The other night in wheel class I had a powerful reminder of the effectiveness of starting at the end. Whenever attacking a problem, it is important to try and tackle it from different directions. You have to surprise your problems so they can’t get their guard up. Often when something if not working in German Wheel, it is due to bad habits. One of the most effective methods I have found for breaking down these patterns is to disrupt the trick: do it slow, stop in one moment, or my favorite, the ever trusty reverse engineer. This last one is my focus for today’s blog.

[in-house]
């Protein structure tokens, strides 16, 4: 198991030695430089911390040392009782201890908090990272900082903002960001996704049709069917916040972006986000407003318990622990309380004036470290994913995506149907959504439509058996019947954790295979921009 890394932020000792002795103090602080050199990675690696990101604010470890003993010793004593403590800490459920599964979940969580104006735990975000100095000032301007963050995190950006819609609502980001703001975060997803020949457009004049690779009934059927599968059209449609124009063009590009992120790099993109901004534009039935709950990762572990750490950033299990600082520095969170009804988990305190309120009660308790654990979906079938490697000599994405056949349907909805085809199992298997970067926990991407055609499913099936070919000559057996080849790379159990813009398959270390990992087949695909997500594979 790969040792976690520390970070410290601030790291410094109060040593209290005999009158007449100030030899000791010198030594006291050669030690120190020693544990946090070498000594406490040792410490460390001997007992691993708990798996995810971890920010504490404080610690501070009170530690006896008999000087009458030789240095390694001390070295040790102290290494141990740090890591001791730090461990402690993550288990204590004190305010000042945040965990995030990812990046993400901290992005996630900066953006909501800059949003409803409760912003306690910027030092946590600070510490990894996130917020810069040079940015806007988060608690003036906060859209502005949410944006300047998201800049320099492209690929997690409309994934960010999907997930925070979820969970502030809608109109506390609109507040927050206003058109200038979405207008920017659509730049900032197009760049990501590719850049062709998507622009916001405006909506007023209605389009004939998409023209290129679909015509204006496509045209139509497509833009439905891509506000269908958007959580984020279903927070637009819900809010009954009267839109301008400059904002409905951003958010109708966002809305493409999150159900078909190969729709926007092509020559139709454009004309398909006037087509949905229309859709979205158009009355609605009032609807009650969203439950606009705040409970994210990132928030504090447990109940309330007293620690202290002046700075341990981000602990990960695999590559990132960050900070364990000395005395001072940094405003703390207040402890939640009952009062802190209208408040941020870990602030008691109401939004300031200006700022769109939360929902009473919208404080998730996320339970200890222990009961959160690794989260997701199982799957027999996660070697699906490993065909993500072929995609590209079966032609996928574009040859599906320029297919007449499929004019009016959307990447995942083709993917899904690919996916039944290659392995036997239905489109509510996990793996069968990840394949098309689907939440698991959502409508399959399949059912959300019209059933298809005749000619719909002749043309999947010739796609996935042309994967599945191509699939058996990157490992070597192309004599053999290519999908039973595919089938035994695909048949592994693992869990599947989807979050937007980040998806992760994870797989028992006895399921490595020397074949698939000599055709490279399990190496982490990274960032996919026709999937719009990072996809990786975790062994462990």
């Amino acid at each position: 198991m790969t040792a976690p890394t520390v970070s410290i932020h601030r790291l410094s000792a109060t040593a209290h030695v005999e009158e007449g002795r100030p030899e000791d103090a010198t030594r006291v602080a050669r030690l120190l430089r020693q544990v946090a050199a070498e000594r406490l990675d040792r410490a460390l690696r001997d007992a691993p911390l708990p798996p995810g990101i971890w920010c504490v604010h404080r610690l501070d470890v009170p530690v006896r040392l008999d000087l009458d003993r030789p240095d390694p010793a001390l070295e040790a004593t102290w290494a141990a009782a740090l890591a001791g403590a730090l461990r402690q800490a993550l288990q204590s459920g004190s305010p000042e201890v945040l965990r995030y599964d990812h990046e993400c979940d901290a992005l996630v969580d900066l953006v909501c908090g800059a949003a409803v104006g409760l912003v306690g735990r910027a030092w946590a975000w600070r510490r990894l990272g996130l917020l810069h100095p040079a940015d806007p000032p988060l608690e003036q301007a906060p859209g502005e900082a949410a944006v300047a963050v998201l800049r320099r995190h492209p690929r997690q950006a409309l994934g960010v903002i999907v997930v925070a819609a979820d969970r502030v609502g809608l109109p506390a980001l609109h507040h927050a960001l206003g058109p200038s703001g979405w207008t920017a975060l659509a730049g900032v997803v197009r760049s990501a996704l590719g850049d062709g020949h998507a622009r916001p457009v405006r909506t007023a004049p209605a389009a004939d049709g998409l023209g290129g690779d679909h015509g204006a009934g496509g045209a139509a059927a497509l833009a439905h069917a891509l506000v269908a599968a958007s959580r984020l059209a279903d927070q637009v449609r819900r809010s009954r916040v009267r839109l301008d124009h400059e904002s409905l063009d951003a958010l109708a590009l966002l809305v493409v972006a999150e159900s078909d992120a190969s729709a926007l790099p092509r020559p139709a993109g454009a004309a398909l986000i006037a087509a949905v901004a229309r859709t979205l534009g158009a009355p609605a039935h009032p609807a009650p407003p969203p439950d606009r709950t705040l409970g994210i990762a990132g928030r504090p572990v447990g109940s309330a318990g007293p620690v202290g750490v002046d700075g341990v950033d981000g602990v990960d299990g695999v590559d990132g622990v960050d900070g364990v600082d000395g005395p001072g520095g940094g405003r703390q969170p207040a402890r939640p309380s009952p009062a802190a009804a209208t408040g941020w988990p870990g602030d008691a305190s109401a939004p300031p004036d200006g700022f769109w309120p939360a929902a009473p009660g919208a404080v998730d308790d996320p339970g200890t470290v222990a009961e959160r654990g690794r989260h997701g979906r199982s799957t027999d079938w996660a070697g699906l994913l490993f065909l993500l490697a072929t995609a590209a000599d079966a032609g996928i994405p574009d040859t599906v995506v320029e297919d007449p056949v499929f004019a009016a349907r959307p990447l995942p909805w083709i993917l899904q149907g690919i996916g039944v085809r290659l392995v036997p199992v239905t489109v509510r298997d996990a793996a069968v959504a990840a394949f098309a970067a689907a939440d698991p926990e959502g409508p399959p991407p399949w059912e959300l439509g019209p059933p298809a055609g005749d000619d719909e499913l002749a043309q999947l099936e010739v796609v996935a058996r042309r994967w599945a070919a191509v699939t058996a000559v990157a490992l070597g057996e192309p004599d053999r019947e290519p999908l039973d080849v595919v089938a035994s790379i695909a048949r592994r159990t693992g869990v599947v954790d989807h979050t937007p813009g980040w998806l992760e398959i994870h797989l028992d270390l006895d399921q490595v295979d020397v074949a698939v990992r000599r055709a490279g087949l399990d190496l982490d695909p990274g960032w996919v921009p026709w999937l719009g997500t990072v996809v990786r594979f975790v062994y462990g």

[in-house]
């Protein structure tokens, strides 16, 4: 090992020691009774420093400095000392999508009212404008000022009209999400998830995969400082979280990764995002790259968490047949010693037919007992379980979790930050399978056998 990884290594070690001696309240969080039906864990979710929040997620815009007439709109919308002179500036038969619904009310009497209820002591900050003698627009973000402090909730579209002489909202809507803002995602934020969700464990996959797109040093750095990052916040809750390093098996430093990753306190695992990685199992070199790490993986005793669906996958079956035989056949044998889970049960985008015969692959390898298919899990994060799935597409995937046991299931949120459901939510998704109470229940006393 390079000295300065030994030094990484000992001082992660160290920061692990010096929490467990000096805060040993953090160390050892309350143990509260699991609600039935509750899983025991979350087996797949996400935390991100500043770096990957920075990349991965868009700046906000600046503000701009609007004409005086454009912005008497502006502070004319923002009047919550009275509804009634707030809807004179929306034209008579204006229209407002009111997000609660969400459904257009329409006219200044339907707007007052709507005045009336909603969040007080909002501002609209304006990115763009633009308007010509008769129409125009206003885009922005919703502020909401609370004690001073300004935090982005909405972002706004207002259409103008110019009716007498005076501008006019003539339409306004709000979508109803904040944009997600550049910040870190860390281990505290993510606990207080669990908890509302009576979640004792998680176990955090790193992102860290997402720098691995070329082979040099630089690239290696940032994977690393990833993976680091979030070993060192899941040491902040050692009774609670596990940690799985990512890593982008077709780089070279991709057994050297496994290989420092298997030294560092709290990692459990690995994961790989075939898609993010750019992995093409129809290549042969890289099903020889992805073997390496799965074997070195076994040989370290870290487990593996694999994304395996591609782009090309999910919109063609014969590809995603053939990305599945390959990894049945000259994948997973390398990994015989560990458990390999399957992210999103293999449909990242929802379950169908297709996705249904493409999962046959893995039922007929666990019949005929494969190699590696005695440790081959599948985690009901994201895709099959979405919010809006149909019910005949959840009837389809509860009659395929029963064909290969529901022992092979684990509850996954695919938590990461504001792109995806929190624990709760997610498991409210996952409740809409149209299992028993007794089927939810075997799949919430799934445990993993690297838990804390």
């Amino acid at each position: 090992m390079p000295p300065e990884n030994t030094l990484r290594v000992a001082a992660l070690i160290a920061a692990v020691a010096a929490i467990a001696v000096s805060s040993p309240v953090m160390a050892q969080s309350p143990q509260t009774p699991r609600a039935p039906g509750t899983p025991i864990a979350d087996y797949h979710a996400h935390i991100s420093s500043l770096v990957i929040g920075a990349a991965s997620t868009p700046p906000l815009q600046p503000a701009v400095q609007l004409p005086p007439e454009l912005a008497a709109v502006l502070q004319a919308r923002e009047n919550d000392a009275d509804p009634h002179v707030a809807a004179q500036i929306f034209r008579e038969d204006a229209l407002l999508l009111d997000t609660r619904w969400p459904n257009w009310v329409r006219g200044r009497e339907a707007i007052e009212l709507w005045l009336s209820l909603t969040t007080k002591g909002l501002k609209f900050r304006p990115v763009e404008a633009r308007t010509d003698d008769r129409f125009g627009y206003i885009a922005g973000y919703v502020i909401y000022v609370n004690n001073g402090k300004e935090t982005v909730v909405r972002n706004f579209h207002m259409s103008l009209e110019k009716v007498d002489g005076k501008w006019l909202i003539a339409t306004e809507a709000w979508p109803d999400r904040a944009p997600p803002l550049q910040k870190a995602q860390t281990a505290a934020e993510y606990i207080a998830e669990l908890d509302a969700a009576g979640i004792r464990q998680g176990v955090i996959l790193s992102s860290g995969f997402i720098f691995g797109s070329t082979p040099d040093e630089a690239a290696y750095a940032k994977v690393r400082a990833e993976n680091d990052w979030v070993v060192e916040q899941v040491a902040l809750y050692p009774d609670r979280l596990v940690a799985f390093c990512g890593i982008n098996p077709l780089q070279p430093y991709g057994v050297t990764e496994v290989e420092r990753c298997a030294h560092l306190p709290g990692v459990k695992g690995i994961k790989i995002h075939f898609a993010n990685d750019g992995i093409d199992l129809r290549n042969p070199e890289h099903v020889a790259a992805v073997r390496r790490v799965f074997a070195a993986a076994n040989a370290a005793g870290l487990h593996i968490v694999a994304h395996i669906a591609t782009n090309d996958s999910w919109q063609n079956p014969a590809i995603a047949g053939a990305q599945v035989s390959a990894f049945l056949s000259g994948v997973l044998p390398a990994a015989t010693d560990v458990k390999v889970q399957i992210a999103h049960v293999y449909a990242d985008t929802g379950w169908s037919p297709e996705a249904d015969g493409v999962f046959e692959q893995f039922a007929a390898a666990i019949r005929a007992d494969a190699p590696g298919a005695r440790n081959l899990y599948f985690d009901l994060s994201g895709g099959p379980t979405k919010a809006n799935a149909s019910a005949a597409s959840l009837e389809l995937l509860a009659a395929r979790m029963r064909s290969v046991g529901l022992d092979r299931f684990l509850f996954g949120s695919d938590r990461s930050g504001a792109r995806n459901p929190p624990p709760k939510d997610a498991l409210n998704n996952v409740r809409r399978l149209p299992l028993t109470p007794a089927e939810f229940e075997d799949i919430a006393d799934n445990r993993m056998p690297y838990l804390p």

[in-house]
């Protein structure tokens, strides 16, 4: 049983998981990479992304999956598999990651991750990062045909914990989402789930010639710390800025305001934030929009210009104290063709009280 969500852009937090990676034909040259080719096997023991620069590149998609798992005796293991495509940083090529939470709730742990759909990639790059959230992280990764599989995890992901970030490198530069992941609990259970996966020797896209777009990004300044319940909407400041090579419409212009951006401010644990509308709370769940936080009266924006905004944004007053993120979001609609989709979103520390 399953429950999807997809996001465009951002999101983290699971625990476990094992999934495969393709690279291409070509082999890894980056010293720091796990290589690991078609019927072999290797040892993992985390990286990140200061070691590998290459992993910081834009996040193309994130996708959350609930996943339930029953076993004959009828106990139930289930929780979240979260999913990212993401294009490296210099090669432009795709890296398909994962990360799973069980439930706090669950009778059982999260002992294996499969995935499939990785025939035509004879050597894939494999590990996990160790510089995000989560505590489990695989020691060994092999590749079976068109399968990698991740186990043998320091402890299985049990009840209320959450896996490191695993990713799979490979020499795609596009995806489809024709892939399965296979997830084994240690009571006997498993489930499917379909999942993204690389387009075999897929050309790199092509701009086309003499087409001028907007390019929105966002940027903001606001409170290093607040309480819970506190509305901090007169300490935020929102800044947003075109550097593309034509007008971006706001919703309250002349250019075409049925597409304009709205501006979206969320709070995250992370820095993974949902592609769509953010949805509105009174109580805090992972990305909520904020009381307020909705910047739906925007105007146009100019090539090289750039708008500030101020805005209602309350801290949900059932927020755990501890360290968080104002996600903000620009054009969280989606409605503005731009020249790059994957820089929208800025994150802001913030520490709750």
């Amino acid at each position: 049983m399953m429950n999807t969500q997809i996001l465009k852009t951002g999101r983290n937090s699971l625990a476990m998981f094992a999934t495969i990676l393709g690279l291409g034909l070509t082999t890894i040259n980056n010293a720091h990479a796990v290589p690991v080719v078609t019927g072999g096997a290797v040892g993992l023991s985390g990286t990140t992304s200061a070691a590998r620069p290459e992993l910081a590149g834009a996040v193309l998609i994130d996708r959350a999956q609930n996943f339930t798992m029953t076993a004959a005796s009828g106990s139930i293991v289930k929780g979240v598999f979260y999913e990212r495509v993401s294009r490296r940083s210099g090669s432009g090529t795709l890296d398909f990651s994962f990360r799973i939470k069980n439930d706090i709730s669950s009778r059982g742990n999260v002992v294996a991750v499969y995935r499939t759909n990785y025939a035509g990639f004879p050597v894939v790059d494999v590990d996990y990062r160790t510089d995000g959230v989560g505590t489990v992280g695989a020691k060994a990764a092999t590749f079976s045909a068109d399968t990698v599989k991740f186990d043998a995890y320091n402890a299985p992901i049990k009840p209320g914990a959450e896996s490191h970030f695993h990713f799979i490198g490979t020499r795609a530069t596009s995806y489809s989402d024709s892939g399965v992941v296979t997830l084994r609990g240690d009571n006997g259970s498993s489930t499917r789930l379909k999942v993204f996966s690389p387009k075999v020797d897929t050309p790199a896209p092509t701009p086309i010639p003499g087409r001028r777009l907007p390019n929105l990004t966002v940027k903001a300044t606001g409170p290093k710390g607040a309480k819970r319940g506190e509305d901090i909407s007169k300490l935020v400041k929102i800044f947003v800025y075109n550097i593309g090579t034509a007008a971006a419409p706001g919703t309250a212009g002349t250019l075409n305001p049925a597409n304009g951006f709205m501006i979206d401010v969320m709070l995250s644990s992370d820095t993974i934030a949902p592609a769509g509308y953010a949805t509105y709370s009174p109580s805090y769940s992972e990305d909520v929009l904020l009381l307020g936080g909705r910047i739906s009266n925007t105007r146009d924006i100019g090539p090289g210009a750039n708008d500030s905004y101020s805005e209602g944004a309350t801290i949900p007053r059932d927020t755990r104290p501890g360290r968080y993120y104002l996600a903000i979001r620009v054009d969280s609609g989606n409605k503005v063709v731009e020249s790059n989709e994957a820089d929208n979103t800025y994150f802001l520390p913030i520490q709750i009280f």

This doesn’t work for every trick but is useful more often than you may think. One of the crazy things about German wheel is that it is a circle. J That means that often a trick you do forwards can be done backwards. This is extremely useful when you want to focus on the final moments of an element. The most recent example was the other night when a student of mine was having difficulty supporting herself at the end of a split bridge. By getting her into position then rolling backwards into the bridge, we were able to focus on that moment without having the distractions of everything she would have had to focus on if we had been doing the trick forwards. I also find this technique quite useful when working on pushup backwards into freehand. I like to think about the optical illusion with the woman’s face and the musician (click here to see what I mean )depending on what you are focused on changes what you see. Wheel can be like that and sometimes it is important to disrupt your patterns so you can see something you may otherwise have missed.